Galactic coordinate system

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Artist's depiction of the Milky Way Galaxy, showing the galactic longitude. A vector matching the plane of the galaxy, at 0deg longitude, notably has the Galactic Center and intersects arms directly beyond. Far less of the galaxy lies at all points with opposing 180deg longitude Artist's impression of the Milky Way (updated - annotated).jpg
Artist's depiction of the Milky Way Galaxy, showing the galactic longitude. A vector matching the plane of the galaxy, at 0° longitude, notably has the Galactic Center and intersects arms directly beyond. Far less of the galaxy lies at all points with opposing 180° longitude

The galactic coordinate system is a celestial coordinate system in spherical coordinates, with the Sun as its center, the primary direction aligned with the approximate center of the Milky Way Galaxy, and the fundamental plane parallel to an approximation of the galactic plane but offset to its north. It uses the right-handed convention, meaning that coordinates are positive toward the north and toward the east in the fundamental plane. [1]

Contents

Spherical coordinates

Galactic longitude

The galactic coordinates use the Sun as the origin. Galactic longitude (l) is measured with primary direction from the Sun to the center of the galaxy in the galactic plane, while the galactic latitude (b) measures the angle of the object above the galactic plane. Galactic coordinates.JPG
The galactic coordinates use the Sun as the origin. Galactic longitude (l) is measured with primary direction from the Sun to the center of the galaxy in the galactic plane, while the galactic latitude (b) measures the angle of the object above the galactic plane.

Longitude (symbol l) measures the angular distance of an object eastward along the galactic equator from the galactic center. Analogous to terrestrial longitude, galactic longitude is usually measured in degrees (°).

Galactic latitude

Latitude (symbol b) measures the angle of an object northward of the galactic equator (or midplane) as viewed from Earth. Analogous to terrestrial latitude, galactic latitude is usually measured in degrees (°).

Definition

The first galactic coordinate system was used by William Herschel in 1785. A number of different coordinate systems, each differing by a few degrees, were used until 1932, when Lund Observatory assembled a set of conversion tables that defined a standard galactic coordinate system based on a galactic north pole at RA 12h40m, dec +28° (in the B1900.0 epoch convention) and a 0° longitude at the point where the galactic plane and equatorial plane intersected. [1]

In 1958, the International Astronomical Union (IAU) defined the galactic coordinate system in reference to radio observations of galactic neutral hydrogen through the hydrogen line, changing the definition of the Galactic longitude by 32° and the latitude by 1.5°. [1] In the equatorial coordinate system, for equinox and equator of 1950.0, the north galactic pole is defined at right ascension 12h49m, declination +27.4°, in the constellation Coma Berenices, with a probable error of ±0.1°. [2] Longitude 0° is the great semicircle that originates from this point along the line in position angle 123° with respect to the equatorial pole. The galactic longitude increases in the same direction as right ascension. Galactic latitude is positive towards the north galactic pole, with a plane passing through the Sun and parallel to the galactic equator being 0°, whilst the poles are ±90°. [3] Based on this definition, the galactic poles and equator can be found from spherical trigonometry and can be precessed to other epochs; see the table.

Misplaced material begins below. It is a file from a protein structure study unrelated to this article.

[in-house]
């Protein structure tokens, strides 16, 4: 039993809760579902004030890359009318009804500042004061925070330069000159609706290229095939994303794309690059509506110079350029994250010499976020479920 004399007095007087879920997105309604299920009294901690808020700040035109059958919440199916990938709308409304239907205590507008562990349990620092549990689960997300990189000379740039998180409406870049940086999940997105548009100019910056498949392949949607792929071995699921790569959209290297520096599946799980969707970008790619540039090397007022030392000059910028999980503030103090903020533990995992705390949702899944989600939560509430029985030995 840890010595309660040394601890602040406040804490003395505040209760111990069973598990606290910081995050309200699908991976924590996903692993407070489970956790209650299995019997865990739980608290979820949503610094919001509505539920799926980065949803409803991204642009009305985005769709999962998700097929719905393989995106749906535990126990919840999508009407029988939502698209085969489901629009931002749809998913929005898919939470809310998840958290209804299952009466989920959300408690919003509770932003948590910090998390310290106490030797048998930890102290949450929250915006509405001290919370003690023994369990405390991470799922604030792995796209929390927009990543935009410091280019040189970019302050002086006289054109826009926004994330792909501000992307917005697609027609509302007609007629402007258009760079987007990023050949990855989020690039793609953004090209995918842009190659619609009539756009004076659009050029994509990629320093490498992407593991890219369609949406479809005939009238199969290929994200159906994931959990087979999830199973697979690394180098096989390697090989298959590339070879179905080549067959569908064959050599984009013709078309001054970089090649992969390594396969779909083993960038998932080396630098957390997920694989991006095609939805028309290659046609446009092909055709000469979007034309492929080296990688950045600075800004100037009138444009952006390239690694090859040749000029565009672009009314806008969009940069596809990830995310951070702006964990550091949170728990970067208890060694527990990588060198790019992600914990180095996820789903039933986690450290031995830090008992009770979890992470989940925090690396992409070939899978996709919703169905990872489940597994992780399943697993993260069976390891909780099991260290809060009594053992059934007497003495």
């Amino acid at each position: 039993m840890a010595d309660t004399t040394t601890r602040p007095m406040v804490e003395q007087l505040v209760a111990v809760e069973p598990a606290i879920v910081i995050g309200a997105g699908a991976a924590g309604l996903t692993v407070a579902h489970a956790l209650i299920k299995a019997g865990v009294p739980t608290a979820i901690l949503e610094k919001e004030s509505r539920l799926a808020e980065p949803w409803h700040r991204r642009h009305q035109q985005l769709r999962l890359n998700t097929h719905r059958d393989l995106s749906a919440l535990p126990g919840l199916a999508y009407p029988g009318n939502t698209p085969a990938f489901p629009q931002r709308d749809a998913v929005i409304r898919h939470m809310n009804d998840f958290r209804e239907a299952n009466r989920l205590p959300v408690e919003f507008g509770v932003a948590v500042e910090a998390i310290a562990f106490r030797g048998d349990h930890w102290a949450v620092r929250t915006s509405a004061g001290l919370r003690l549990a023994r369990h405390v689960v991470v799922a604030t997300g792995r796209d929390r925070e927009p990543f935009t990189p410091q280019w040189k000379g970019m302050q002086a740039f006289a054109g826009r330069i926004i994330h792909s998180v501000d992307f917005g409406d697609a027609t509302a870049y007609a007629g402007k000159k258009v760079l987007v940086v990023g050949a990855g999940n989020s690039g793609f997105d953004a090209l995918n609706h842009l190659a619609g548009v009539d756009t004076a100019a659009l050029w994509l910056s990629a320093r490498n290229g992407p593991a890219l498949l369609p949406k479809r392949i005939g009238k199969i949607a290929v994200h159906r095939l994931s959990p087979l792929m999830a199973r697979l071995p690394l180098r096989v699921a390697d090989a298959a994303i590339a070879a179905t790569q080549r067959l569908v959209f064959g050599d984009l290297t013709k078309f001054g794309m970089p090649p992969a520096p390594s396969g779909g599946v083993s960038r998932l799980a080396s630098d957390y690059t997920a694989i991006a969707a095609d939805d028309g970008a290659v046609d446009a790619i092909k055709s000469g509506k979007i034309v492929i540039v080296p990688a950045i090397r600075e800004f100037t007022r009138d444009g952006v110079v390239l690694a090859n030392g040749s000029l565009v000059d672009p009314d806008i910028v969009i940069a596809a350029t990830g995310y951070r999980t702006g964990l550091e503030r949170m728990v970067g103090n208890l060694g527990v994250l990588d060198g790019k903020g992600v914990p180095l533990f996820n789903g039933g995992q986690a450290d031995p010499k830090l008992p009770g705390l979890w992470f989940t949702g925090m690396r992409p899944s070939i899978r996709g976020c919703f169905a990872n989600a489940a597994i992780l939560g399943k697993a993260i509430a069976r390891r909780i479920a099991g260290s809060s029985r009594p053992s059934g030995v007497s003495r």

Equatorial coordinates J2000.0 of galactic reference points [1]
  Right ascension Declination Constellation
North Pole
+90° latitude
12h51.4m+27.13° Coma Berenices
(near 31 Com)
South Pole
−90° latitude
0h51.4m−27.13° Sculptor
(near NGC 288)
Center
0° longitude
17h45.6m−28.94° Sagittarius
(in Sagittarius A)
Anticenter
180° longitude
5h45.6m+28.94° Auriga
(near HIP 27180)
Galactic north pole.png
Galactic north
Galactic south pole.png
Galactic south
Galactic zero longitude.png
Galactic center

The IAU recommended that during the transition period from the old, pre-1958 system to the new, the old longitude and latitude should be designated lI and bI while the new should be designated lII and bII. [3] This convention is occasionally seen. [4]

Radio source Sagittarius A*, which is the best physical marker of the true galactic center, is located at 17h45m40.0409s, −29°00′28.118″ (J2000). [2] Rounded to the same number of digits as the table, 17h45.7m, −29.01° (J2000), there is an offset of about 0.07° from the defined coordinate center, well within the 1958 error estimate of ±0.1°. Due to the Sun's position, which currently lies 56.75±6.20  ly north of the midplane, and the heliocentric definition adopted by the IAU, the galactic coordinates of Sgr A* are latitude +0°07′12″ south, longitude 04′06″. Since as defined the galactic coordinate system does not rotate with time, Sgr A* is actually decreasing in longitude at the rate of galactic rotation at the sun, Ω, approximately 5.7 milliarcseconds per year (see Oort constants).

Conversion between equatorial and galactic coordinates

An object's location expressed in the equatorial coordinate system can be transformed into the galactic coordinate system. In these equations, α is right ascension, δ is declination. NGP refers to the coordinate values of the north galactic pole and NCP to those of the north celestial pole. [5]